A few thoughts on: Exploratory spirit

What is left to discover, at a time where every last corner can be surveyed and looked at via Google Earth, and where even rock climbs can be climbed in front of your screen by means of Virtual Reality. Is exploration even still interesting?

When the great explorers set sail or attempted to reach the poles, no one would have questioned the interest of their exploration. Prototypes of the “explorer”, such as Magellan or Scott, set out to explore entirely unknown and much, much bigger terrain than we have today. The big, white spots on their maps have become little undiscovered pixels. If someone wants to play Columbus in the 21st century, he or she will have to become an astronaut. That might well be true, but I still think that especially as an alpinist, it is still possible today embrace and act out on one’s exploratory spirit in the mountains.

Peter Ortner and I had just returned from our successful expedition to Patagonia’s Cerro Torre in 2012 when he sent me a photo of the huge Loska Stena north face in the Julian Alps (in Slovenia). Contrarily to Cerro Torre, this dark limestone wall is rather unknown and thus, no ascent, however committing or difficult, would ever be more than a side-note in the media. This thought didn’t even occur to Peter and I. Our entire attention was directed towards the unclimbed part of the wall that promised adventure and unknown in copious amounts. As we departed for Slovenia, all we had in mind was the upcoming first ascent, and the riddle that would come with it.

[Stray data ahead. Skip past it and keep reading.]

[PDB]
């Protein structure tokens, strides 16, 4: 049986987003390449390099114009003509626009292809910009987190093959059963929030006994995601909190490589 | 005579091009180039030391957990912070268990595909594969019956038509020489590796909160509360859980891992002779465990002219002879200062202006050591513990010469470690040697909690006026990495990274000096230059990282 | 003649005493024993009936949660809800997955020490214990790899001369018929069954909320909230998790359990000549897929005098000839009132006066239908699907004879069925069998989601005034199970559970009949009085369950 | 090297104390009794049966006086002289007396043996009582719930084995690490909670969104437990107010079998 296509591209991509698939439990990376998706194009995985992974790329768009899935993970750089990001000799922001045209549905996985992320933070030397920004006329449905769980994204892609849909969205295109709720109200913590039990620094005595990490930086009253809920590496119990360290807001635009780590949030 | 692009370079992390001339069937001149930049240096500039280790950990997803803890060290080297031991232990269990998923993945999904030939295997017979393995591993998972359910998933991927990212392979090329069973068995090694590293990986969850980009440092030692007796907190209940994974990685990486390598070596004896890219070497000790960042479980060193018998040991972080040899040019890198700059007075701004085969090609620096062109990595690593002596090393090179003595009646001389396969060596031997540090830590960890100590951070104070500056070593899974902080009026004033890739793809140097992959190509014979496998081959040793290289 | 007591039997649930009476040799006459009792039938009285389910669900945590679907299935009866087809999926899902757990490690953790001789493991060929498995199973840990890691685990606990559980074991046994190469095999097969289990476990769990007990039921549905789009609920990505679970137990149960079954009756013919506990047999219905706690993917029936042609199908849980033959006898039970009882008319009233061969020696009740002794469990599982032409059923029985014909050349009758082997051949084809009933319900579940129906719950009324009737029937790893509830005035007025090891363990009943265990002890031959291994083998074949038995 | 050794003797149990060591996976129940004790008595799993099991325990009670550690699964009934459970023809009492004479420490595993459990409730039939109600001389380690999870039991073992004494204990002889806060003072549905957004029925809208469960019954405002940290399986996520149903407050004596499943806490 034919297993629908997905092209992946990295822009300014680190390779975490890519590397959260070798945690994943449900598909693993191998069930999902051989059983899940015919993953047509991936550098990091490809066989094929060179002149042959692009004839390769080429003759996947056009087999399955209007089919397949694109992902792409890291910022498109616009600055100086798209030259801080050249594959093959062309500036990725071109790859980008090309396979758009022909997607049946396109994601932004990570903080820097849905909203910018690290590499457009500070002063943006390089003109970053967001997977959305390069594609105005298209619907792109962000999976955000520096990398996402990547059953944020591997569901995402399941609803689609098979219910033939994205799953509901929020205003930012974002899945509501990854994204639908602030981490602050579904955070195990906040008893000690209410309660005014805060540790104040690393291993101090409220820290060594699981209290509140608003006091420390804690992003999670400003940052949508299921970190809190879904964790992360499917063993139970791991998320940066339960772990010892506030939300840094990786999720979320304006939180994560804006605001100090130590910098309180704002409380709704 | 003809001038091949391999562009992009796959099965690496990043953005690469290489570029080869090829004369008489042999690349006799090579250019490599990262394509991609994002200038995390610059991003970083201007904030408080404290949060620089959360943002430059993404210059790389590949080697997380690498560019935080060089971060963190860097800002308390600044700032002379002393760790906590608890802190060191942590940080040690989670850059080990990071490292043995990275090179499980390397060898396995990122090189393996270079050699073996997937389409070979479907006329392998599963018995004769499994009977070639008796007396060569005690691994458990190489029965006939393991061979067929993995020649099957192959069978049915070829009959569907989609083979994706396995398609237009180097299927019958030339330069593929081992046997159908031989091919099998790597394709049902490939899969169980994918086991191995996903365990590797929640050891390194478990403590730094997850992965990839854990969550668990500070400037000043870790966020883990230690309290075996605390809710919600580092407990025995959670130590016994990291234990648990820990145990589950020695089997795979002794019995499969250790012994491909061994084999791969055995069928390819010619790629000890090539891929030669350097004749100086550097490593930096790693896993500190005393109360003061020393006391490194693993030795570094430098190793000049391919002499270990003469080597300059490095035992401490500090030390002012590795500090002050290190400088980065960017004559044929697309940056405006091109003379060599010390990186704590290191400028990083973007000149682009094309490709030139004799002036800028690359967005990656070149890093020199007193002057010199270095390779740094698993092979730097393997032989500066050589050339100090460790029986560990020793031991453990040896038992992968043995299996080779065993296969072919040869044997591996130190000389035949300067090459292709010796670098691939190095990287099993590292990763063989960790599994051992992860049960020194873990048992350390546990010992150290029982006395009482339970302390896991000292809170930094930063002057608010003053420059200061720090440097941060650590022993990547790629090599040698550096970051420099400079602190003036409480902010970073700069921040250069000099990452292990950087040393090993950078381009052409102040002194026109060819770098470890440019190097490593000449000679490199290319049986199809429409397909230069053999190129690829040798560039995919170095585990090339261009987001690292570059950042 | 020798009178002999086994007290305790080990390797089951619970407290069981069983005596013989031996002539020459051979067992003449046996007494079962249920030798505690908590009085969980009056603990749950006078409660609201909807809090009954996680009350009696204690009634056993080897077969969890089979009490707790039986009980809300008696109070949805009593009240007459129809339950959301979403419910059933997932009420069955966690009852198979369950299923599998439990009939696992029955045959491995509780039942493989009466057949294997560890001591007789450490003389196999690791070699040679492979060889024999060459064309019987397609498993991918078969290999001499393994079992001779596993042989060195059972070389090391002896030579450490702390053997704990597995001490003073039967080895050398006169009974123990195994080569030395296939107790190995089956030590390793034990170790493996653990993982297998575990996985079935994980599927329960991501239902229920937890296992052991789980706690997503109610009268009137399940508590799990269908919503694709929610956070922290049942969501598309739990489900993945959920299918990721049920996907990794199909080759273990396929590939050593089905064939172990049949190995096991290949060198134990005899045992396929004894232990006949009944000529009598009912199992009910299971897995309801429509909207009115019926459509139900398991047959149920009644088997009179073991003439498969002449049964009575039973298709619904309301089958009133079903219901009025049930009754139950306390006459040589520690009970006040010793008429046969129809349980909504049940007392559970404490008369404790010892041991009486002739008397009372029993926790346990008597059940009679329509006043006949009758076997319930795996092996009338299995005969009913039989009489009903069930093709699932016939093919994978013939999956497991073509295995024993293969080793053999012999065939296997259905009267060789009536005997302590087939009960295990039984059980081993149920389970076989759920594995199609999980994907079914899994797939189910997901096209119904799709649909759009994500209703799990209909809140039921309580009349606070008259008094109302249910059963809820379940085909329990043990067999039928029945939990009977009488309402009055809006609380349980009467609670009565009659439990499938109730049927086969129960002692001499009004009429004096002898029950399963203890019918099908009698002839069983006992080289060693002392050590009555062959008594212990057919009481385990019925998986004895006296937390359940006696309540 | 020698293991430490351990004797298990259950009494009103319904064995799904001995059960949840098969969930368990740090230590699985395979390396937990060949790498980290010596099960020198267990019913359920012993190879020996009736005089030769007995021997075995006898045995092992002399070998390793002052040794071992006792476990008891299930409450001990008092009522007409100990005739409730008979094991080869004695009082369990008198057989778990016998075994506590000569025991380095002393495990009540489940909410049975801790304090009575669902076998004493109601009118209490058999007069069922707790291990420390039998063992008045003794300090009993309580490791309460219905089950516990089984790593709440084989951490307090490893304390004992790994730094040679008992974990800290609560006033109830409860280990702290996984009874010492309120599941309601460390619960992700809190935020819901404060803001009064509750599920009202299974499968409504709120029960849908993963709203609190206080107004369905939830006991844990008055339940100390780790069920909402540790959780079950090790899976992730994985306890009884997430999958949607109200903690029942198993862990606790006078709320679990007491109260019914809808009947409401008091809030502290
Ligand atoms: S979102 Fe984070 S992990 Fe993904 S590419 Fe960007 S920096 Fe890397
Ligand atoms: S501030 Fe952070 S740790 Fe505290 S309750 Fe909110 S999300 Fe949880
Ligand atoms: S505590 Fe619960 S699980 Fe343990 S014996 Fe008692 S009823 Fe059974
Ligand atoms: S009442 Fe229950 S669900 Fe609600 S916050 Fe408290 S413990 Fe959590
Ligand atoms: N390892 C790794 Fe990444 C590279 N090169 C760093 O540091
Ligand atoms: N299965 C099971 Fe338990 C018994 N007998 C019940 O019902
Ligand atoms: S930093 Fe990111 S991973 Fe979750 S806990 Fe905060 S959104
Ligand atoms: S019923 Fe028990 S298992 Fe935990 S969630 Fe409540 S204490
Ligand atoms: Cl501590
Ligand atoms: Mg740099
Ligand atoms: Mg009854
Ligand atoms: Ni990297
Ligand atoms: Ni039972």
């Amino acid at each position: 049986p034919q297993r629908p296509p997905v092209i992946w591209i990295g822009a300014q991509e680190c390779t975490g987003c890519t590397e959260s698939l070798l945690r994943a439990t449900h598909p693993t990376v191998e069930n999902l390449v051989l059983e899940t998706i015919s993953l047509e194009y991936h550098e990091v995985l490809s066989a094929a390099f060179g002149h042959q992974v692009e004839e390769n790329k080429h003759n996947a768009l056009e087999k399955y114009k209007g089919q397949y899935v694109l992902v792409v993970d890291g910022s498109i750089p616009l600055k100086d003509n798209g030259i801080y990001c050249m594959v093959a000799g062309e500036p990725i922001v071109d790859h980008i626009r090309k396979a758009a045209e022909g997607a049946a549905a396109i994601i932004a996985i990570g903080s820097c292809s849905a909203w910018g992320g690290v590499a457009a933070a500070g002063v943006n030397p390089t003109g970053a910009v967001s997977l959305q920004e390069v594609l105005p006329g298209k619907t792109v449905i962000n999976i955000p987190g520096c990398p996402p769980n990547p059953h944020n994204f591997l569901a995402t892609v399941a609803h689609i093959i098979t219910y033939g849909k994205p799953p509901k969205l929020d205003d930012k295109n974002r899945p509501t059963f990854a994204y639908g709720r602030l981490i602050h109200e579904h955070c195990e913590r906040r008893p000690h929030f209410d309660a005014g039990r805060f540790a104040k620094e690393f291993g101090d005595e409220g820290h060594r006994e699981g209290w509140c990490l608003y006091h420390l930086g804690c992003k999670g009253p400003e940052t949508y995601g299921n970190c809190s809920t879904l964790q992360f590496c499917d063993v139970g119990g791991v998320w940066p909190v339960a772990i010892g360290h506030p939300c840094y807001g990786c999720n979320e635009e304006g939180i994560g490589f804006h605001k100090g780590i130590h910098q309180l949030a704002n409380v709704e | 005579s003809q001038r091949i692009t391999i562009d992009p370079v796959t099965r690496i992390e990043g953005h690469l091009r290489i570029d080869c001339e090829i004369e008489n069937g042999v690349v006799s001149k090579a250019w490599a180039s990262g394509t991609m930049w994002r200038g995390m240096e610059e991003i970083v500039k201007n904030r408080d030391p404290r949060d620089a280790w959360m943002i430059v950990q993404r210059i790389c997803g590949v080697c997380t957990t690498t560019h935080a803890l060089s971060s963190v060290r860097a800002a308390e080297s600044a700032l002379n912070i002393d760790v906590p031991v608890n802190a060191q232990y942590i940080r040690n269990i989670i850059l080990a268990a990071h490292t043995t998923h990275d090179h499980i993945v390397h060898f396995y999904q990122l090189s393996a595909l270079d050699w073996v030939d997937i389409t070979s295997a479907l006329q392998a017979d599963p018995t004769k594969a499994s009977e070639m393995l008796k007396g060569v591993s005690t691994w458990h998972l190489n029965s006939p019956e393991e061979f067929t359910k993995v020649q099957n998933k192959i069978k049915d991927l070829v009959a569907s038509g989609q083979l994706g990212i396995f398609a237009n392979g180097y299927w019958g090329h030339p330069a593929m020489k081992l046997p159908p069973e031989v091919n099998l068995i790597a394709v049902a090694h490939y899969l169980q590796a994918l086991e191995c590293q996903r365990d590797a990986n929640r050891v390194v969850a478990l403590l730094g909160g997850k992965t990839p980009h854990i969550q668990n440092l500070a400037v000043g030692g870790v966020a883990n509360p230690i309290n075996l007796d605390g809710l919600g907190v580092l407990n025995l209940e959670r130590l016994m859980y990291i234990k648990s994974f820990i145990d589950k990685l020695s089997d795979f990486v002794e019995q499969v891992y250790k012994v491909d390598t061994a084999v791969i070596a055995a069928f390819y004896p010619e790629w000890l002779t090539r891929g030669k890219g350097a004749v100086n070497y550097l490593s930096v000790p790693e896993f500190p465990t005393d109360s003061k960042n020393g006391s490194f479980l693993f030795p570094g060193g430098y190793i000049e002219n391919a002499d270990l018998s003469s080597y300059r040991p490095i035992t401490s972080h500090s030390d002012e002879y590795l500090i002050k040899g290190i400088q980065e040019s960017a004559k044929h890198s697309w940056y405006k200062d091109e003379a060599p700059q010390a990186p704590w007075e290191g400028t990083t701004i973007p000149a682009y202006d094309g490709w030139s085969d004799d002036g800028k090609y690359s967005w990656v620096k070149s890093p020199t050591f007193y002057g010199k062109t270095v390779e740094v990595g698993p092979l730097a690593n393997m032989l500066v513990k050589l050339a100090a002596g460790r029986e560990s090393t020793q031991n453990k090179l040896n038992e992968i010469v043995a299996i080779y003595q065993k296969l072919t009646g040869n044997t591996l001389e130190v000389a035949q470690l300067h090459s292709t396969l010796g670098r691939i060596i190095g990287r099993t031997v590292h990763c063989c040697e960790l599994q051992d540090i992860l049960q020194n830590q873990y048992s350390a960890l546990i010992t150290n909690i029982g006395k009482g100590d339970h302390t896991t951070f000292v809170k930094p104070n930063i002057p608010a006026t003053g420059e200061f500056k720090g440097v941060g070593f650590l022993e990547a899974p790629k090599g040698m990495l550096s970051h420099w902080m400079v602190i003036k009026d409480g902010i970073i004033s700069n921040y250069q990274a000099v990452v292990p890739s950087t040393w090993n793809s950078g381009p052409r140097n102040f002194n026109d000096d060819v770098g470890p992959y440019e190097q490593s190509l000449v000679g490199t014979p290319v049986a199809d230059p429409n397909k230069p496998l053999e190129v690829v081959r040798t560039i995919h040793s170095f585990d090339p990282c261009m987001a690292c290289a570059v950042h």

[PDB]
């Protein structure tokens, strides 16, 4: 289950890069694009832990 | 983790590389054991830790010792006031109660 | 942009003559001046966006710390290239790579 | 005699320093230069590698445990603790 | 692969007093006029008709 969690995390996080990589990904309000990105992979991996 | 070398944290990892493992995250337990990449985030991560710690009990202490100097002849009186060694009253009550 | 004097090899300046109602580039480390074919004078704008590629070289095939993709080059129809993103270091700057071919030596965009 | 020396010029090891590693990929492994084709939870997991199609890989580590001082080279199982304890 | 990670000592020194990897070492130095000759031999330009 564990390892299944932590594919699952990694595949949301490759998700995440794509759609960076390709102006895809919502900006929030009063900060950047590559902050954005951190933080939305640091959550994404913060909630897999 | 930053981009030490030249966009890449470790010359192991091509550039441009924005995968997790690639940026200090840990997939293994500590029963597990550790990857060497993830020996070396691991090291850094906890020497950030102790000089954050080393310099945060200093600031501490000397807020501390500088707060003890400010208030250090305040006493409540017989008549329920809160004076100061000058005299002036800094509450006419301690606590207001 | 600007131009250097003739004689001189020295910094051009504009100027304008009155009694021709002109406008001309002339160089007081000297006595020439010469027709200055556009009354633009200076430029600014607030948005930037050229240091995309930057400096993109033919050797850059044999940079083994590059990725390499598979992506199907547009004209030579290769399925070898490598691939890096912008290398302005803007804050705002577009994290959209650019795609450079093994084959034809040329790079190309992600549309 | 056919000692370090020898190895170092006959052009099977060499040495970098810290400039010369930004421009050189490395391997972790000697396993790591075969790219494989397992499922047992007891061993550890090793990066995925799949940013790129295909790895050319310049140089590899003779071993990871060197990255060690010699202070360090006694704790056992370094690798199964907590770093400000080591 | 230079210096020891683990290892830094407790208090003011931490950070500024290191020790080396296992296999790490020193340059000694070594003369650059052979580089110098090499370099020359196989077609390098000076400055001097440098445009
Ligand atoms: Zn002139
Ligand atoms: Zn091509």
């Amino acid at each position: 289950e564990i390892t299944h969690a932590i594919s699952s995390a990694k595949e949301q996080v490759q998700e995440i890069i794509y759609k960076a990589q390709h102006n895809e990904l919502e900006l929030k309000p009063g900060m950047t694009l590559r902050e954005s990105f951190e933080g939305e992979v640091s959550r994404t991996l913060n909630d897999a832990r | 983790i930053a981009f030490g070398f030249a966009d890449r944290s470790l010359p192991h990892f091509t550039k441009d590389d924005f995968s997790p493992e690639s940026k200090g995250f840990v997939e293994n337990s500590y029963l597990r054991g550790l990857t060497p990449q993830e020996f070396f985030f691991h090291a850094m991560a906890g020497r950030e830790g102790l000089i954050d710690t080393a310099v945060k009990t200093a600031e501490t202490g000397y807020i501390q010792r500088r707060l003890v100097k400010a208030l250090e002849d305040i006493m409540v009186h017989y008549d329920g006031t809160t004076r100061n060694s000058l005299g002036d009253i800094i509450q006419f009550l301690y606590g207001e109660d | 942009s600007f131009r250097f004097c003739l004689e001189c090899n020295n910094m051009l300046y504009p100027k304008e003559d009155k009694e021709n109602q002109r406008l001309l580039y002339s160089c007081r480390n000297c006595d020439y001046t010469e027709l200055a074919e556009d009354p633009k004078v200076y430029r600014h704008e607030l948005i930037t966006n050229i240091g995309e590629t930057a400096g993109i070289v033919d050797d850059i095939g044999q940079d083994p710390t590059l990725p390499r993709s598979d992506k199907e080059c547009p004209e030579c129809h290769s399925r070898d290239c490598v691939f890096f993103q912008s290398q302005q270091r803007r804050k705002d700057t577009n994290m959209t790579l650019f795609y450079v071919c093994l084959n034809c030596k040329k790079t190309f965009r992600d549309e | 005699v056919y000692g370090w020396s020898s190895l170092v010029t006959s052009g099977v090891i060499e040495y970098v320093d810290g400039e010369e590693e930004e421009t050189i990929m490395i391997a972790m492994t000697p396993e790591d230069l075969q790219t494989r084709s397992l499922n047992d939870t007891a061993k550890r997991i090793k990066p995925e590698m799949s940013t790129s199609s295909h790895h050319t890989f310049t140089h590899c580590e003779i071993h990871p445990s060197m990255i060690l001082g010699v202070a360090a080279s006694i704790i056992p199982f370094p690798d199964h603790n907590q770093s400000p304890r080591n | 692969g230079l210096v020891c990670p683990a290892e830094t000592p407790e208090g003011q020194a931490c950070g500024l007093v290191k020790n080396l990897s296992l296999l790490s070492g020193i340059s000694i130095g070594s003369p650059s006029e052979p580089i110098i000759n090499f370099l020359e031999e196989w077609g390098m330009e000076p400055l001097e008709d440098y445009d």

We would get what we had wished for. The rock was extremely compact and offered few options for protection. Often, snow covered the already few structures that allowed progress. On the wall, we felt “lost” quicker than we would have liked. Neither the summit, nor the base seemed to be in reach, around us, the wall dropped off steeply, and there was no obvious path leading to the top. When we had to deviate from our plan and set up a second bivy on the wall, the unknown had forced us to improvise. It might have only been a tiny lixel on the screen, but it was far and away big enough for a proper adventure. Even though that now meant fear and cold toes, it was exactly what we had longed for. We were content, even before reaching the summit.

I think that the core motivation is the same on all journey into the unknown, no matter whether it is an endless icy desert, an unclimbed mountain or the repeat of a classic climb. And that is why the experiences that such journeys create are similar. Exploring means experiencing, and that doesn’t happen in books or stories. What drives one is the thirst for adventure. At first, questions like “what will we find” motivate us to set off, but in the long run, it is the knowledge about ourselves that keeps us going.

Published in Magazin Bergwelten

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